February 19, 2015 Digging Up the Marrow (Movie Review)
Most die hard Horror fans are well aware of the multi-talented writer/actor/director Adam Green, a relative newcomer in the business behind Frozen (2010), the Hatchet trilogy and the television series, Holliston (2012-2013). Adam also runs the production company ArieScope Pictures with long time friend and cameraman, Will Barratt. Their latest project, the Horror/Documentary Digging Up the Marrow, is set to be released in the United States on February 20, 2015. Inspired by the art of Alex Pardee (Chadam series, Sucker Punch 2011), whom also acts as producer on the film, Digging Up the Marrow is an inventive, brilliant project Horror fans will immediately be intrigued by.
From the time Adam Green (himself) was a child, he has had a fascination with monsters and looking for evidence of their existence. Since becoming more successful, though, he has had very little spare time to feed his obsession. He receives a note from William Decker (Ray Wise: Jeepers Creepers 2003, X-Men: First Class 2011), saying he can prove that monsters are real and are living underground in a place called The Marrow. Adam jumps at the chance to investigate and is eager to embark on a side project that might just prove his fantasies are real.
Adam’s wife, Rileah Vanderbilt (herself), and production manager, Sarah Elbert (herself), are certainly not enthusiastic for Adam to take on any more jobs, as their work days are already long enough, and the fast upcoming series of Holliston still has no script. Despite all this, Adam convinces his doubtful cameraman, Will Barratt (himself), to film his experiences with Decker so they can eventually turn the footage into a documentary. Accompanied by Barratt, Adam visits Decker for the first time, where he learns more about The Marrow and how monsters live deep inside the earth in their own heavily protected society. Decker believes that the monsters are not of a supernatural nature, but are actually hideously malformed humans, shunned from society and forced to create their own civilization underground.
Allegedly a former police detective, Decker has been tracking the openings to The Marrow for years and has gathered a collection of pictures and descriptions of the various monsters within. Excited by the prospect of proof being dangled before him like a carrot, Adam follows his unstable fan to one of the proposed openings, but his enthusiasm ebbs as the evidence does not seem to be backing up Decker’s claims and the little footage Barratt was able to obtain is grainy and badly lit. Dejected, the filmmakers pause the project and embark on a month long tour of the Horror Convention. Adam runs into directors Tom Holland (Fright Night 1985, Child’s Play 1988) and Mick Garris (Critters 2 1988, Sleepwalkers 1992), asking them if they had ever heard of Decker. Their responses only feed Adam’s growing concerns.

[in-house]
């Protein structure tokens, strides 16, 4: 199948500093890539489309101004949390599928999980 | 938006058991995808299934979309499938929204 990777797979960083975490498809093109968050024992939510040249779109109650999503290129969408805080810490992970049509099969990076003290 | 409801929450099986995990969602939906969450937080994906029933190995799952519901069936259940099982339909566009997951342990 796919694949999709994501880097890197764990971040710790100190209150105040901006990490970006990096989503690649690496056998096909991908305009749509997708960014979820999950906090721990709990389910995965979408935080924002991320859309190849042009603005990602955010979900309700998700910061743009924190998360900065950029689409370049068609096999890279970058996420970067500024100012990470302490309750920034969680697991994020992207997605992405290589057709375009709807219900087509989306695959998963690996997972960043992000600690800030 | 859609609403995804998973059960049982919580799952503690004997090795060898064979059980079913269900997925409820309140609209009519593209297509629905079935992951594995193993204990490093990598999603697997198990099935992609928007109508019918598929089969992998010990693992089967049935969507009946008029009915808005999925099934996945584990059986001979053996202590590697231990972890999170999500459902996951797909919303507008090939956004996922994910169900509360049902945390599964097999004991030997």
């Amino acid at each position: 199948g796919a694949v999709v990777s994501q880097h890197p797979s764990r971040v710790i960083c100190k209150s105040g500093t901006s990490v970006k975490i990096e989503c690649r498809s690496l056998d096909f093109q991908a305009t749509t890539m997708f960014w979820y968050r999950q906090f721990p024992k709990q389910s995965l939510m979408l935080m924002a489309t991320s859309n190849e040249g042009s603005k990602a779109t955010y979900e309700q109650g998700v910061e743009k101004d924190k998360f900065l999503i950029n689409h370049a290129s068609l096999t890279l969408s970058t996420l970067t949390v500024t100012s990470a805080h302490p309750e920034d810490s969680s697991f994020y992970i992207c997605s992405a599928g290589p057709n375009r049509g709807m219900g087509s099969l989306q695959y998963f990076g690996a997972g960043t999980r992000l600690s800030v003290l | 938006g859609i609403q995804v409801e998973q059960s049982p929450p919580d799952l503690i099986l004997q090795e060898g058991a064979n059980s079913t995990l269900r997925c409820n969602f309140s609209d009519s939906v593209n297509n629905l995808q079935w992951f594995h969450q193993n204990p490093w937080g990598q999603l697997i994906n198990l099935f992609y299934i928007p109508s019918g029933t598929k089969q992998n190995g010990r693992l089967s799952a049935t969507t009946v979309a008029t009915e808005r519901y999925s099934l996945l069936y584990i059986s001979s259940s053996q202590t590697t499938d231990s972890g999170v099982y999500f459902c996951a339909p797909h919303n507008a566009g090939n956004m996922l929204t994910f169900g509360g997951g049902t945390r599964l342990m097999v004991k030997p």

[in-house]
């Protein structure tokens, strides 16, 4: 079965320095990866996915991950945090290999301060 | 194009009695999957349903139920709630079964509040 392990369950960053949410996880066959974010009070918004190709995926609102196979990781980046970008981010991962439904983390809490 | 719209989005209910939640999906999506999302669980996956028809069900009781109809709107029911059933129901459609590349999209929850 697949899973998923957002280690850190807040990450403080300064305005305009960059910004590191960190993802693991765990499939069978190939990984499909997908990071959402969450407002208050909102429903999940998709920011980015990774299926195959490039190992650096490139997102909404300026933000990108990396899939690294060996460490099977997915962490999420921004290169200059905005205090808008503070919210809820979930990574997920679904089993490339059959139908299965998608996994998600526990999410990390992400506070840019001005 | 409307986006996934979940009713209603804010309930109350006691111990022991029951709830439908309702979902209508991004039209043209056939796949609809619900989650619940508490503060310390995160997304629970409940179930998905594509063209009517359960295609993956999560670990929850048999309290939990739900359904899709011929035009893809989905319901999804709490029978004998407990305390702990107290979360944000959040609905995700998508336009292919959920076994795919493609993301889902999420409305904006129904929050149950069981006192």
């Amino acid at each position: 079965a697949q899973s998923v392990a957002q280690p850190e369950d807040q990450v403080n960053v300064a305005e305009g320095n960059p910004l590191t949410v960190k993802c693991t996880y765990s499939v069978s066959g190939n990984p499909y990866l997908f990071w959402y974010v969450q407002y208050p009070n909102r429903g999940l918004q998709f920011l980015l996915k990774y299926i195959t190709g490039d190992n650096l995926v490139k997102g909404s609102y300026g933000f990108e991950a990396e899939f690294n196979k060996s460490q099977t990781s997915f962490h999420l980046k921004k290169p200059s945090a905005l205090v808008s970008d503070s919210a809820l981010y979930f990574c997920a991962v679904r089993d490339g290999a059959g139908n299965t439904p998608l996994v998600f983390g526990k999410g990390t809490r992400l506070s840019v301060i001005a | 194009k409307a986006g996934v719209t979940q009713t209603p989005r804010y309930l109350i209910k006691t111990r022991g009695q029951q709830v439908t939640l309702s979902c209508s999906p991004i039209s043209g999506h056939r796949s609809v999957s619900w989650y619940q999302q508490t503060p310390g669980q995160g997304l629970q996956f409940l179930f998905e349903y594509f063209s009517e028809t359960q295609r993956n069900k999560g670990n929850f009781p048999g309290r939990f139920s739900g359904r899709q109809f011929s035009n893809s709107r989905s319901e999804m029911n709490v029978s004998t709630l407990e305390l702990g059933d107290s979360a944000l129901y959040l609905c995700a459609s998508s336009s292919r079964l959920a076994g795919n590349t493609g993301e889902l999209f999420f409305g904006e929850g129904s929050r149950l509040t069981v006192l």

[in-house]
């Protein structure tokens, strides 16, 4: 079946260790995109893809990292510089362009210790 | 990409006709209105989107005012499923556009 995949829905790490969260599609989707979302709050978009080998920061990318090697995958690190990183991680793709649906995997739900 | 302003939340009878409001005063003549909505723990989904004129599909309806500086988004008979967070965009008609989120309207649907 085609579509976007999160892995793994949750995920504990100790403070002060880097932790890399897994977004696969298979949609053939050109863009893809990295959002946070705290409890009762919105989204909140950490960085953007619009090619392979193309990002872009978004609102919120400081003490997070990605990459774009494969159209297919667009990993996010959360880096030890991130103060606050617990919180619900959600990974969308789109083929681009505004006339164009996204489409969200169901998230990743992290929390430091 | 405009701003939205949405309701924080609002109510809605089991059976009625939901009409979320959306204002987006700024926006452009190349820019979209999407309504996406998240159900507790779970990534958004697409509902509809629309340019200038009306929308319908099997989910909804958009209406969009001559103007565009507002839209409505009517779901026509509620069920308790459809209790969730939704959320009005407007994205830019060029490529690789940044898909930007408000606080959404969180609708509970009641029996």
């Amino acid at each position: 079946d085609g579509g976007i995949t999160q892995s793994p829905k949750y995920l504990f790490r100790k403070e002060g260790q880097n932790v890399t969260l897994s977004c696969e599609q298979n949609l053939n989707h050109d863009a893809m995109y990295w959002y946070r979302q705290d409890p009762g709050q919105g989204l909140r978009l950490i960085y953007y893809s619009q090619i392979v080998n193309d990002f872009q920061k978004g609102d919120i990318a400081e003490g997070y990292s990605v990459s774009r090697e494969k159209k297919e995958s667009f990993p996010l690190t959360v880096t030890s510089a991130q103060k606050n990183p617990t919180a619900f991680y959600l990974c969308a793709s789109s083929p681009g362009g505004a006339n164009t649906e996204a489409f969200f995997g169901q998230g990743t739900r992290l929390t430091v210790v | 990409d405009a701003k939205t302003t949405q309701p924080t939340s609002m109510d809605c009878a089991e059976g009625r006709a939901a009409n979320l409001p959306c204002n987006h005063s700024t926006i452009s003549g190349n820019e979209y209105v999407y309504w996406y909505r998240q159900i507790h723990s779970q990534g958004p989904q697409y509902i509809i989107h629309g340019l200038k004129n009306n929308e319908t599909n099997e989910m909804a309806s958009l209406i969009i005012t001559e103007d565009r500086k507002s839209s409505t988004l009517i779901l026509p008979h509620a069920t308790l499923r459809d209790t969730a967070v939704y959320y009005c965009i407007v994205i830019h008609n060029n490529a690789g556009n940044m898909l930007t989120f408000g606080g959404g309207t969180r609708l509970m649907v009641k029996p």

Upon their return, Adam decides to give Decker the benefit of the doubt and continues to pursue the limpid monster investigation. However, when Decker begins acting even stranger, Adam is forced to push the man to get answers, resulting in more than he ever expected. With the vital proof of monsters looming so closely in front of him, will Adam go too far in his investigation? Will he live to tell his tale?
Using interviews that include horror fans, actors and directors alike, along with special effects that have even the professionals guessing, Digging Up the Marrow is nothing short of spectacular. Action packed from beginning to end, this movie includes a fascinating array of monsters that range from the seemingly innocuous to the stuff of Wes Craven’s nightmares. Will Barratt expertly utilizes the natural landscape of southern California to create the diverse scenery for this unusual creature feature. Wise does an equally outstanding job as the mentally unbalanced Decker, whose tenuous grip on reality makes his claims almost impossible to believe, even with monsters popping up around every corner.
Digging Up the Marrow is an ingenious step in filmmaking by Green and Barratt, who, by injecting bits of their own lives, has left the viewer wondering if this film was an actual Documentary rather than a Horror film. The entertaining, witty, slightly exaggerated version of Green, his wife, and his regular film crew allows the viewer to get lost in the storyline, wondering where the realism ends and the fantasy begins. Footage of the actual Horror Convention is edited into the film, allowing the viewer a unique perspective, while cameos from Horror icons Tony Todd (Candyman trilogy, Final Destination series), Kane Hodder (Friday the 13th series, Hatchet trilogy) and GWAR’s Oderus Urungus (the late Dave Brockie) add an extra element of fun. The good natured jabs between Green, Barratt, and other staff members offer humor and an authenticity to the people involved. Right up until the end, it is easy to forget that Digging Up the Marrow is not real, and one almost expects to see the story on the evening News. A solid, intriguing, open ended tale leaving the viewer begging for more, Digging Up the Marrow turns the tables on the found footage genre. This is a groundbreaking film that will leave the viewer with a whole new respect for Adam Green and could launch Alex Pardee into more extensive work in cinema. CrypticRock gives Digging Up the Marrow 5 out of 5 stars.